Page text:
Real Leaders

Grameen America Changes Lives, One Microloan at a Time 

When David Gough needs to be inspired, he thinks of people like Shanté, a custom jewelry entrepreneur in Newark, NJ; Alfa, who owns and operates a beauty and skincare salon in Miami; and Shirley, a gourmet popcorn proprietor in Fresno, CA. 

They are among tens of thousands of women across the United States who took their entrepreneurial dreams and turned them into reality with the help of Grameen America, a nonprofit provider of microloans, financial training, and support to its borrower members. 

“Our borrowers are resilient, and they have great business ideas; they just need a little capital to make them happen,” said Gough, Grameen America’s Executive Vice President and Chief Financial Officer. “It’s inspiring to see what an impact a small loan can make in the lives of women and their families.”

A Hand Up

Since its founding in 2008, Grameen America has loaned more than $2.4 billion to over 150,000 women, replicating a business model that was developed by Muhammad Yunus, a Bangladeshi economist and civil society leader who was awarded the Nobel Peace Prize for founding the Grameen Bank and pioneering the concepts of microcredit and microfinance.

Grameen America focuses on women who live below the federal poverty line—a group with few options for accessing capital, opening bank accounts, or establishing credit scores. It has remained faithful to Yunus’ original methodology, which requires women to form a support group and go through training to learn about loans, savings, and credit building before receiving a microloan. Initial loans cannot exceed $2,000, and borrowers make weekly payments over a 6-month term.

Borrowers open free savings accounts with commercial banks and make weekly deposits as part of the program. Grameen also reports microloan repayments to Experian, helping the entrepreneurs establish a credit score and build their financial identity.

But the secret sauce of Grameen’s program is the weekly center meeting, during which about 35 entrepreneurs meet with a relationship manager. Appointments are mandatory, and attendance is taken. Members must bring proof of repayment of that week’s installment, and they participate in financial literacy training designed to help their businesses succeed and enable financial mobility out of poverty. 

The weekly meetings create a peer-to-peer learning environment that nurtures success. “Our members learn the discipline of borrowing money, they see everybody else in a similar position, and they share what they’re doing with the money,” says Gough. “You have this wonderful social capital model that gets developed. We would lose that if we were just giving the money out without any accountability or community.”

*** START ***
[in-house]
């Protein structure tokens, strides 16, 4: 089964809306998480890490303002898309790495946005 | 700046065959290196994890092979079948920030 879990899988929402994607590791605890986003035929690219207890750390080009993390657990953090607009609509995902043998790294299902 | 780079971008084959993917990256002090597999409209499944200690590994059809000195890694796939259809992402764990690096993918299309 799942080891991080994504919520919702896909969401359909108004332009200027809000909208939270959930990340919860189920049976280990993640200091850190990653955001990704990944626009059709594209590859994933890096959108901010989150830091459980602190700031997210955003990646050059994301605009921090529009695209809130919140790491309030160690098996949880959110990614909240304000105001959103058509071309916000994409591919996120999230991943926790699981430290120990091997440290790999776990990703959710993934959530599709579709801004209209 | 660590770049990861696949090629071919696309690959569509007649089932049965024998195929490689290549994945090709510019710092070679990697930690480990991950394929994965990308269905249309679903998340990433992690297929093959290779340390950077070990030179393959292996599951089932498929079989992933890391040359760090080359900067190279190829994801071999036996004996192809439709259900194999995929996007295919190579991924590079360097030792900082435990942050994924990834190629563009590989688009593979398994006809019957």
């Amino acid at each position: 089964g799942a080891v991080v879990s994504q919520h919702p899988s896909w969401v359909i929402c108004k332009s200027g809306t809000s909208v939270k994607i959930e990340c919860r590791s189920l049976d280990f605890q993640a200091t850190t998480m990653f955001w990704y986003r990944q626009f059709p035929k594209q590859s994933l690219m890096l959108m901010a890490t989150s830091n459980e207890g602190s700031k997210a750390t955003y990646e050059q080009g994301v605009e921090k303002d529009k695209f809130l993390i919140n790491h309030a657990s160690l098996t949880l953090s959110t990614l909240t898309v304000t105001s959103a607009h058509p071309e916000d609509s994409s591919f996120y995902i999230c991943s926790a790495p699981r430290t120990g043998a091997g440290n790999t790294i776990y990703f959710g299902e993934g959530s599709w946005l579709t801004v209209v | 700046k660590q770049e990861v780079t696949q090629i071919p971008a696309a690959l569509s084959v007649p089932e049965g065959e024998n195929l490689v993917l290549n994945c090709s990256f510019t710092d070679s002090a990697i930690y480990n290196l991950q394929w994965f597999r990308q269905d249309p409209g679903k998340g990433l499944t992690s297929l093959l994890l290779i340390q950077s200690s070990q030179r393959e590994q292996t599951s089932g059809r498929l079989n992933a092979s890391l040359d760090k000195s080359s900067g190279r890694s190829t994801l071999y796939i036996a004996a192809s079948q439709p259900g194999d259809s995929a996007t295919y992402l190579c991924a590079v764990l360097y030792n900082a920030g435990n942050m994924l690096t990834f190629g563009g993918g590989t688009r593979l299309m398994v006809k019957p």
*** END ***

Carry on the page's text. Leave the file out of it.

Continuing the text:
Scaling Impact

Grameen America, led by former Avon CEO Andrea Jung, has ambitions to scale up its reach into communities across the country rapidly. To do so, Gough says the nonprofit will need to operate like a social business that is as self-sustaining as possible. “We need to deliver in a businesslike way to cover our costs,” he says. “If we’re going to ask our members to pick themselves up by their bootstraps, we should do the same as an institution. So, we run it as a business to be reliable to our borrowers.”

With 29 branches in 23 cities, Grameen aims in 2022 to add six new branches in underserved communities in Atlanta, GA, Phoenix, AZ, Riverside, CA, Philadelphia, PA, and a second location in Charlotte, NC, and Miami, FL. For every branch they open, the organization tracks key performance indicators to ensure the branch can cover direct costs and achieve full sustainability within five to six years.

The organization is reaching deeper into communities with initiatives like the $100 million ‘Lifting America: The Campaign for Her Future,’ as well as the ‘Elevating Black Women Entrepreneurs’ Initiative, which launched in May 2022 and aims to expand to $1.3 billion in loans to more than 80,000 Black women entrepreneurs by 2030. 

Grameen is also leveraging technology to drive efficiencies, including digitizing loan disbursements and repayments.  During the pandemic, they pivoted to using services like Zoom and WhatsApp. “We were worried about members being able to adopt the technology, but to our great joy, they learned it well…with a little help from their kids,” said Gough.

Perhaps most ambitious, Gough says, are Grameen’s plans to grow its loan portfolio—from $158 million currently to $600 million in ten years.  While some money can be raised with philanthropic donations and bank Community Reinvestment Act lending, Grameen is also tapping impact investors with a debt investment targeting foundations, banks, high net worth individuals, and offerings through ImpactAssets.   

But no matter how big Grameen gets, the bottom line comes back to people like Sheila, who took out a Grameen loan to start a mobile boutique on 125th street in Harlem, next to the iconic Apollo Theater. “Our borrowers are some of the smartest people when it comes to generating income and going out and hustling to get it,” he says. “They just need access to an affordable microloan and a little support to help them reach their goals.”

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